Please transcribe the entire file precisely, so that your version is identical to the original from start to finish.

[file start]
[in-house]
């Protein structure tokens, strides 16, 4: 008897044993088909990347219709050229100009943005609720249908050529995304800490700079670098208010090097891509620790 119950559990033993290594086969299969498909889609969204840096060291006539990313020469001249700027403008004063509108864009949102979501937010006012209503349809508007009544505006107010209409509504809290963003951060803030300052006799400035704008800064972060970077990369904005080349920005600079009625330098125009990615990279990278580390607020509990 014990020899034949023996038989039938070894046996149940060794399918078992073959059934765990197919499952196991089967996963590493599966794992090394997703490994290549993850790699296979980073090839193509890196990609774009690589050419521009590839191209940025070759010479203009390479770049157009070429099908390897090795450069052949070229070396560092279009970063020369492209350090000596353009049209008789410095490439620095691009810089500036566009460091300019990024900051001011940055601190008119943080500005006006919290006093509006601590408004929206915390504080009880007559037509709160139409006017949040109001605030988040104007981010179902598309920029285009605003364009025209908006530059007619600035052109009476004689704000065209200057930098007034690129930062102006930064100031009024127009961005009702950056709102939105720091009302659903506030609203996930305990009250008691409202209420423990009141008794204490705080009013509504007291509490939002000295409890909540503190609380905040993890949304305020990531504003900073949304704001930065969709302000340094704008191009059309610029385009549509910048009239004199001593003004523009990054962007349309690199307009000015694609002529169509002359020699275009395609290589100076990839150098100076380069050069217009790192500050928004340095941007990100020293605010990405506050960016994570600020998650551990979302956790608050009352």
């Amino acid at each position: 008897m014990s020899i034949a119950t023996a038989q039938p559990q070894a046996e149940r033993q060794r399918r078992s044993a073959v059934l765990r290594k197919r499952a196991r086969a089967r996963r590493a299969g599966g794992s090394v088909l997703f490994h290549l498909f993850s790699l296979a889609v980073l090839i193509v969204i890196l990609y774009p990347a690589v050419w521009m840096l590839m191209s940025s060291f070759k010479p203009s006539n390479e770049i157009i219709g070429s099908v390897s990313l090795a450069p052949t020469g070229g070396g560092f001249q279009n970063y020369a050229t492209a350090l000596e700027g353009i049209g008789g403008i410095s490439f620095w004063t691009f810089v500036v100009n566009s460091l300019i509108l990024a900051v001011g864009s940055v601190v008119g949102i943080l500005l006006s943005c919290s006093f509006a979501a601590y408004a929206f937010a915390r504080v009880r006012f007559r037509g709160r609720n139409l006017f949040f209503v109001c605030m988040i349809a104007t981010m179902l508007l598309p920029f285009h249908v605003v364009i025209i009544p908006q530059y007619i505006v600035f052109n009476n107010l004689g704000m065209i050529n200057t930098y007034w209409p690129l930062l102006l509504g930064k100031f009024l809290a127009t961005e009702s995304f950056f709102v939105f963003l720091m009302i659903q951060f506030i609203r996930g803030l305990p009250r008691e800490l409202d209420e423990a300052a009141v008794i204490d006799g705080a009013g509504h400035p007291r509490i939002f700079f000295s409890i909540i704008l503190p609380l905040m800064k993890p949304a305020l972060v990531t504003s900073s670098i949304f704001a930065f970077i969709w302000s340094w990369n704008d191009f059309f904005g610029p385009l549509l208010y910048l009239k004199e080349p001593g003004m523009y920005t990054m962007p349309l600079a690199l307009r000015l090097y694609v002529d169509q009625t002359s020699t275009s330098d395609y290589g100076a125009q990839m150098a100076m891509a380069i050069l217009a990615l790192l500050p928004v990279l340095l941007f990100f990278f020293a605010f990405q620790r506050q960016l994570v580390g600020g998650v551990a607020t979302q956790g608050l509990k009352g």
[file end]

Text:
[in-house]
């Protein structure tokens, strides 16, 4: 008897044993088909990347219709050229100009943005609720249908050529995304800490700079670098208010090097891509620790 119950559990033993290594086969299969498909889609969204840096060291006539990313020469001249700027403008004063509108864009949102979501937010006012209503349809508007009544505006107010209409509504809290963003951060803030300052006799400035704008800064972060970077990369904005080349920005600079009625330098125009990615990279990278580390607020509990 014990020899034949023996038989039938070894046996149940060794399918078992073959059934765990197919499952196991089967996963590493599966794992090394997703490994290549993850790699296979980073090839193509890196990609774009690589050419521009590839191209940025070759010479203009390479770049157009070429099908390897090795450069052949070229070396560092279009970063020369492209350090000596353009049209008789410095490439620095691009810089500036566009460091300019990024900051001011940055601190008119943080500005006006919290006093509006601590408004929206915390504080009880007559037509709160139409006017949040109001605030988040104007981010179902598309920029285009605003364009025209908006530059007619600035052109009476004689704000065209200057930098007034690129930062102006930064100031009024127009961005009702950056709102939105720091009302659903506030609203996930305990009250008691409202209420423990009141008794204490705080009013509504007291509490939002000295409890909540503190609380905040993890949304305020990531504003900073949304704001930065969709302000340094704008191009059309610029385009549509910048009239004199001593003004523009990054962007349309690199307009000015694609002529169509002359020699275009395609290589100076990839150098100076380069050069217009790192500050928004340095941007990100020293605010990405506050960016994570600020998650551990979302956790608050009352």
């Amino acid at each position: 008897m014990s020899i034949a119950t023996a038989q039938p559990q070894a046996e149940r033993q060794r399918r078992s044993a073959v059934l765990r290594k197919r499952a196991r086969a089967r996963r590493a299969g599966g794992s090394v088909l997703f490994h290549l498909f993850s790699l296979a889609v980073l090839i193509v969204i890196l990609y774009p990347a690589v050419w521009m840096l590839m191209s940025s060291f070759k010479p203009s006539n390479e770049i157009i219709g070429s099908v390897s990313l090795a450069p052949t020469g070229g070396g560092f001249q279009n970063y020369a050229t492209a350090l000596e700027g353009i049209g008789g403008i410095s490439f620095w004063t691009f810089v500036v100009n566009s460091l300019i509108l990024a900051v001011g864009s940055v601190v008119g949102i943080l500005l006006s943005c919290s006093f509006a979501a601590y408004a929206f937010a915390r504080v009880r006012f007559r037509g709160r609720n139409l006017f949040f209503v109001c605030m988040i349809a104007t981010m179902l508007l598309p920029f285009h249908v605003v364009i025209i009544p908006q530059y007619i505006v600035f052109n009476n107010l004689g704000m065209i050529n200057t930098y007034w209409p690129l930062l102006l509504g930064k100031f009024l809290a127009t961005e009702s995304f950056f709102v939105f963003l720091m009302i659903q951060f506030i609203r996930g803030l305990p009250r008691e800490l409202d209420e423990a300052a009141v008794i204490d006799g705080a009013g509504h400035p007291r509490i939002f700079f000295s409890i909540i704008l503190p609380l905040m800064k993890p949304a305020l972060v990531t504003s900073s670098i949304f704001a930065f970077i969709w302000s340094w990369n704008d191009f059309f904005g610029p385009l549509l208010y910048l009239k004199e080349p001593g003004m523009y920005t990054m962007p349309l600079a690199l307009r000015l090097y694609v002529d169509q009625t002359s020699t275009s330098d395609y290589g100076a125009q990839m150098a100076m891509a380069i050069l217009a990615l790192l500050p928004v990279l340095l941007f990100f990278f020293a605010f990405q620790r506050q960016l994570v580390g600020g998650v551990a607020t979302q956790g608050l509990k009352g």